Assuming that technical detail can be solved in the near future, how else are the two different? One of the most important differences is the very limited role for recipient preferences in the private stamp approach. A stamp of, say, $0.01, will discourage senders from sending email that is worth less than $0.01 for the sender. But the threshold is being set by the third party (Goodmail, perhaps together with an ESP like AOL), not by individual users, and thus does not directly reflect the value to the recipient of receiving unsolicited email (or not). Arguably, competition between ESPs would push the stamp price to about the right average level over time, but it would not reflect heterogeneity in user preferences.
A bond system could with little or no cost allow each user to set their own threshold for the required size of bond, thus allowing recipients to customize their own mail preferences.
Another problem with the stamp approach is that that goes through this channel pays for a stamp. For mail that both sender and recipient agree is desirable, that incurs unnecessary expense. But perhaps more important, it will prevent some desirable mail from being sent. Suppose the stamp is $0.01, and a sender has mail to send that the sender values at only worth $0.005 if delivered, but the recipient also values at $0.02 if received. The sender won't be willing to buy the stamp, and the mail won't get sent. With a repudiable bond, however, the sender might send a trial message, and if the recipient repudiates the bond, the sender will know the recipient values the mail and will allow similar messages to arrive without a bond payment in the future.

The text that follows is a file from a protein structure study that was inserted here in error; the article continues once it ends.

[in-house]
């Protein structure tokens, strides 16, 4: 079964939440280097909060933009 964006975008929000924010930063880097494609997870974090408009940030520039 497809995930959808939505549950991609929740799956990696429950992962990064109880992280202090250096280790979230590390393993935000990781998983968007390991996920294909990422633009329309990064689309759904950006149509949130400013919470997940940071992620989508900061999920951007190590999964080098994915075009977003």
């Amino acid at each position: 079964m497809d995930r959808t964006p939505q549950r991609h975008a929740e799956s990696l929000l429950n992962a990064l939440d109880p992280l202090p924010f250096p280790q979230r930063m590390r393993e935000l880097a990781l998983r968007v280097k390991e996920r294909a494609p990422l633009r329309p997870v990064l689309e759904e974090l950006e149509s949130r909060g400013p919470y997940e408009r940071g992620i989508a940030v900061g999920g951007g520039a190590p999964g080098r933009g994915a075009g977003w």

Why won't recipients always keep the bond payment? Well, first, this would just make the system work the same as stamps (except that users get the money, not a third party), so that's not a reason why bonds are worse. However, it also doesn't make sense in the example above. If I want to receive, say, an electronic catalog, but I keep the bond, then the sender may stop sending to me, and I lose out.